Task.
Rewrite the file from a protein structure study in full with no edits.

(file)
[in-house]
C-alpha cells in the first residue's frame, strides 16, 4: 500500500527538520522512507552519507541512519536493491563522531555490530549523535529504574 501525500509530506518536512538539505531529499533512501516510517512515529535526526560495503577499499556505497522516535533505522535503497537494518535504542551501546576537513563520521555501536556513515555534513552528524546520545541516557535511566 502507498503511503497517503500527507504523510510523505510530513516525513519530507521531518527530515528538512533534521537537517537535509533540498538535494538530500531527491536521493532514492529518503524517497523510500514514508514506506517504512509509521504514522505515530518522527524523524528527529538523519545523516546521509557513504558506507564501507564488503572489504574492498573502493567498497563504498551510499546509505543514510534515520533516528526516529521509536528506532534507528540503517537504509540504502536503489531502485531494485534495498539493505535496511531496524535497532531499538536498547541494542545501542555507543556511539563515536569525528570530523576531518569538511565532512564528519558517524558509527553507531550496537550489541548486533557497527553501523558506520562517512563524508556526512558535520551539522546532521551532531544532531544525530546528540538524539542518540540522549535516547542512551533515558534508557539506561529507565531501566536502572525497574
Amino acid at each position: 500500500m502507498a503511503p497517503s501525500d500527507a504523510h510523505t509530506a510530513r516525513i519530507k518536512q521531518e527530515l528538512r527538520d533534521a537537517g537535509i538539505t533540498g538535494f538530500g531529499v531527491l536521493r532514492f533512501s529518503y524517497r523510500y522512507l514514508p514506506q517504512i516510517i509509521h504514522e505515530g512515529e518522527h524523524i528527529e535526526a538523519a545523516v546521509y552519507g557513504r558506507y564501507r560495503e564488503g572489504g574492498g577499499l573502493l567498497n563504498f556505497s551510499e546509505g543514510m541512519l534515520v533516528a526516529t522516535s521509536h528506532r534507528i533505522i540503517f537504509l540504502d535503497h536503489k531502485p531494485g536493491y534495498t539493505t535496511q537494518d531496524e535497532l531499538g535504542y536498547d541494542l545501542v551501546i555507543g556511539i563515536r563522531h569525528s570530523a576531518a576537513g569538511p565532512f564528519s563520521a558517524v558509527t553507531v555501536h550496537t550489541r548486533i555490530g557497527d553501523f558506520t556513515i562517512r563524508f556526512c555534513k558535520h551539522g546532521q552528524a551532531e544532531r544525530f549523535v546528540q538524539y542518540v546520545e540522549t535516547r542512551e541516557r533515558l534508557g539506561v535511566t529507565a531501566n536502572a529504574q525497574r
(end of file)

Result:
[in-house]
C-alpha cells in the first residue's frame, strides 16, 4: 500500500527538520522512507552519507541512519536493491563522531555490530549523535529504574 501525500509530506518536512538539505531529499533512501516510517512515529535526526560495503577499499556505497522516535533505522535503497537494518535504542551501546576537513563520521555501536556513515555534513552528524546520545541516557535511566 502507498503511503497517503500527507504523510510523505510530513516525513519530507521531518527530515528538512533534521537537517537535509533540498538535494538530500531527491536521493532514492529518503524517497523510500514514508514506506517504512509509521504514522505515530518522527524523524528527529538523519545523516546521509557513504558506507564501507564488503572489504574492498573502493567498497563504498551510499546509505543514510534515520533516528526516529521509536528506532534507528540503517537504509540504502536503489531502485531494485534495498539493505535496511531496524535497532531499538536498547541494542545501542555507543556511539563515536569525528570530523576531518569538511565532512564528519558517524558509527553507531550496537550489541548486533557497527553501523558506520562517512563524508556526512558535520551539522546532521551532531544532531544525530546528540538524539542518540540522549535516547542512551533515558534508557539506561529507565531501566536502572525497574
Amino acid at each position: 500500500m502507498a503511503p497517503s501525500d500527507a504523510h510523505t509530506a510530513r516525513i519530507k518536512q521531518e527530515l528538512r527538520d533534521a537537517g537535509i538539505t533540498g538535494f538530500g531529499v531527491l536521493r532514492f533512501s529518503y524517497r523510500y522512507l514514508p514506506q517504512i516510517i509509521h504514522e505515530g512515529e518522527h524523524i528527529e535526526a538523519a545523516v546521509y552519507g557513504r558506507y564501507r560495503e564488503g572489504g574492498g577499499l573502493l567498497n563504498f556505497s551510499e546509505g543514510m541512519l534515520v533516528a526516529t522516535s521509536h528506532r534507528i533505522i540503517f537504509l540504502d535503497h536503489k531502485p531494485g536493491y534495498t539493505t535496511q537494518d531496524e535497532l531499538g535504542y536498547d541494542l545501542v551501546i555507543g556511539i563515536r563522531h569525528s570530523a576531518a576537513g569538511p565532512f564528519s563520521a558517524v558509527t553507531v555501536h550496537t550489541r548486533i555490530g557497527d553501523f558506520t556513515i562517512r563524508f556526512c555534513k558535520h551539522g546532521q552528524a551532531e544532531r544525530f549523535v546528540q538524539y542518540v546520545e540522549t535516547r542512551e541516557r533515558l534508557g539506561v535511566t529507565a531501566n536502572a529504574q525497574r